Friday afternoon my colleague and I made it to Moscow’s DME airport. I managed to get there about five minutes before checkin opened for my flight, so even managed to get an exit row seat for the flight! For the next couple of hours I shared a laptop 3G connection with my colleague, and managed to book a train from Vienna to Koln and *tried* to book a Eurostar ticket for the end of the day Saturday, without success.

The flight to Vienna was fine, and found out from my cab driver later that our plane was one of the last to land… the airport closed just a few minutes later!

My biggest worry once I was in Vienna was boredom on Saturday. My train was scheduled to leave at 6:40am, and I didn’t have anything to read for the 10 hour train ride! Despite looking all over Vienna that night, I couldn’t find anything and was a little worried for the morning.

The other VERY lucky thing that happened was that I managed to book a Eurostar ticket for Sunday the 18th! I think that I Eurostar had added extra trains, and I managed to get a ticket on one of them. Needless to say I was pretty happy about that!

Saturday, April 17th (in Vienna) –

I made it to Vienna’s Westbahnhof at around 6am. Got in line at the ticket office to get my tickets.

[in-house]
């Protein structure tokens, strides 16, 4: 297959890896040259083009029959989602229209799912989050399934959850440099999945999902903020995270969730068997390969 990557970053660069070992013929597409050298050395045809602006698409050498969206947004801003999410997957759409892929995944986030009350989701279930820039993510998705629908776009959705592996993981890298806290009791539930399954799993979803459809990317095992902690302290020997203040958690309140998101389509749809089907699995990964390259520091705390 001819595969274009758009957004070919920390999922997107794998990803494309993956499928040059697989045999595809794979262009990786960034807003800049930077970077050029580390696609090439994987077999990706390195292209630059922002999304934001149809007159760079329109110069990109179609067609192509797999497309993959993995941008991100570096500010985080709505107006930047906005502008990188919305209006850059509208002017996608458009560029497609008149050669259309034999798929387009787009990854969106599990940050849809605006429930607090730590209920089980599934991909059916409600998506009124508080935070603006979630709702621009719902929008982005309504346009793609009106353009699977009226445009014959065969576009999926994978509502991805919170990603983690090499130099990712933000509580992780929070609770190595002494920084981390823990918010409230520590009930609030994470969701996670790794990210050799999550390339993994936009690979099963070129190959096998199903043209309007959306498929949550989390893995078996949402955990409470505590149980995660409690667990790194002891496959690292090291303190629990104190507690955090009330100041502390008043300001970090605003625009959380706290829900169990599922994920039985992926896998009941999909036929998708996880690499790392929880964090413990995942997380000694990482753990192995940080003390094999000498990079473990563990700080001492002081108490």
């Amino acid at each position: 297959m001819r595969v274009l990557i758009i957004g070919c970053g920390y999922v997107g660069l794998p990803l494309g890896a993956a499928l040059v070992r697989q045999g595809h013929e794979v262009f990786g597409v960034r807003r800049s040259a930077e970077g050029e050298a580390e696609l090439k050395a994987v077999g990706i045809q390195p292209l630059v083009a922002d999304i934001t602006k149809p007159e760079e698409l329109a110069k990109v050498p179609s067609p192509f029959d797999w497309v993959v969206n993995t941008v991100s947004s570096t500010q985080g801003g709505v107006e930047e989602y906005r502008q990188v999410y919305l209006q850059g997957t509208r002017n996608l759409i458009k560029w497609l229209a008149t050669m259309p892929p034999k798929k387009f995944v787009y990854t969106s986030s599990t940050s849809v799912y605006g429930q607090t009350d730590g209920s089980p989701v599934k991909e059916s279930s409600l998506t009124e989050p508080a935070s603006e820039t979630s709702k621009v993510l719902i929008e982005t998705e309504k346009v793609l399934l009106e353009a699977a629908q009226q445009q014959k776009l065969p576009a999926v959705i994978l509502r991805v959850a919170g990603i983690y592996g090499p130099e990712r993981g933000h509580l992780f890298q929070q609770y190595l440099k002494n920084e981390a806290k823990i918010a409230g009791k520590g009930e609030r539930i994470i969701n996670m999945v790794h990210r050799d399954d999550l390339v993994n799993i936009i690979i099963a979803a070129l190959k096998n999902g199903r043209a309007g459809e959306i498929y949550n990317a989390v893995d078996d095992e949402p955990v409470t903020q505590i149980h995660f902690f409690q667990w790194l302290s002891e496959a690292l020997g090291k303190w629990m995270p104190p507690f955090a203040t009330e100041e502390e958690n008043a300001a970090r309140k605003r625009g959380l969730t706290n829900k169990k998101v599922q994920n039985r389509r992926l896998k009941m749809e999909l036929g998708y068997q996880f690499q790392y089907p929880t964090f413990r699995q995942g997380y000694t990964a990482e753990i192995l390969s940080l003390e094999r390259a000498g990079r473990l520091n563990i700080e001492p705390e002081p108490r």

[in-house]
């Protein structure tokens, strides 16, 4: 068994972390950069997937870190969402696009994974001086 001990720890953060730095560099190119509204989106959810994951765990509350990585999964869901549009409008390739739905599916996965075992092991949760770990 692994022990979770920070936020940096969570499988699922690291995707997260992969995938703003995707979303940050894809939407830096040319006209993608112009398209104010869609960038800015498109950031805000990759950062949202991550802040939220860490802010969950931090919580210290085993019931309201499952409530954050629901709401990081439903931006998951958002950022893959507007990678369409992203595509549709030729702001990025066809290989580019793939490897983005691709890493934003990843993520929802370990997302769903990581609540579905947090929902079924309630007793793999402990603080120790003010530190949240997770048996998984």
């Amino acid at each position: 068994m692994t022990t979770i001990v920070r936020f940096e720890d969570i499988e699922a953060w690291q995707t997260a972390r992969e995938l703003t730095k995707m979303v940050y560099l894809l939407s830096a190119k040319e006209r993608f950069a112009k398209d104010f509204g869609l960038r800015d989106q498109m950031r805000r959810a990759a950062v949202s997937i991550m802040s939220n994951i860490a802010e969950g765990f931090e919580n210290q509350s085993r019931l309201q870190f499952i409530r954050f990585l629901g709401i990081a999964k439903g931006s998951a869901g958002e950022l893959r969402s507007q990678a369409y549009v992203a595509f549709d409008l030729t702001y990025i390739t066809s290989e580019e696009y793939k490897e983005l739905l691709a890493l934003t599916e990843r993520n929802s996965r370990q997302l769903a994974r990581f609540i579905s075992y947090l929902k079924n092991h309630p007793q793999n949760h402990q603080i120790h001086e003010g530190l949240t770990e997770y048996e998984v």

This was the lowest point in the whole journey… When I got to the ticket agent it turned out that I *didn’t* have a ticket on the 6:40am train, and there were no other tickets available on the 6:40am train.

Or the 8:40 train.

Or the 10:40 train.

Or the 12:40 train.

Luckily, there was a ticket available on the 14:40 train, getting into Koln nearly 10 hours later at 00:05. I bought it, kicking myself. (I hadn’t gotten an e-mail confirmation of my ticket, so I must have f**ked up when I thought I booked the original train while sitting in the Moscow airport.)

Three important things came out of this, however.

1) I was able to find an English language bookstore (literally, the British Bookshop) and buy books for the train.
2) I got some quality time at Starbucks on a WiFi connection to catch up on work e-mails. (And the weather in Vienna was incredible, which helped, too.)
3) The new train meant I wasn’t going to be able to visit my friend in Aachen, Germany. That really sucked, but at least I had a great phone call with him to catch up.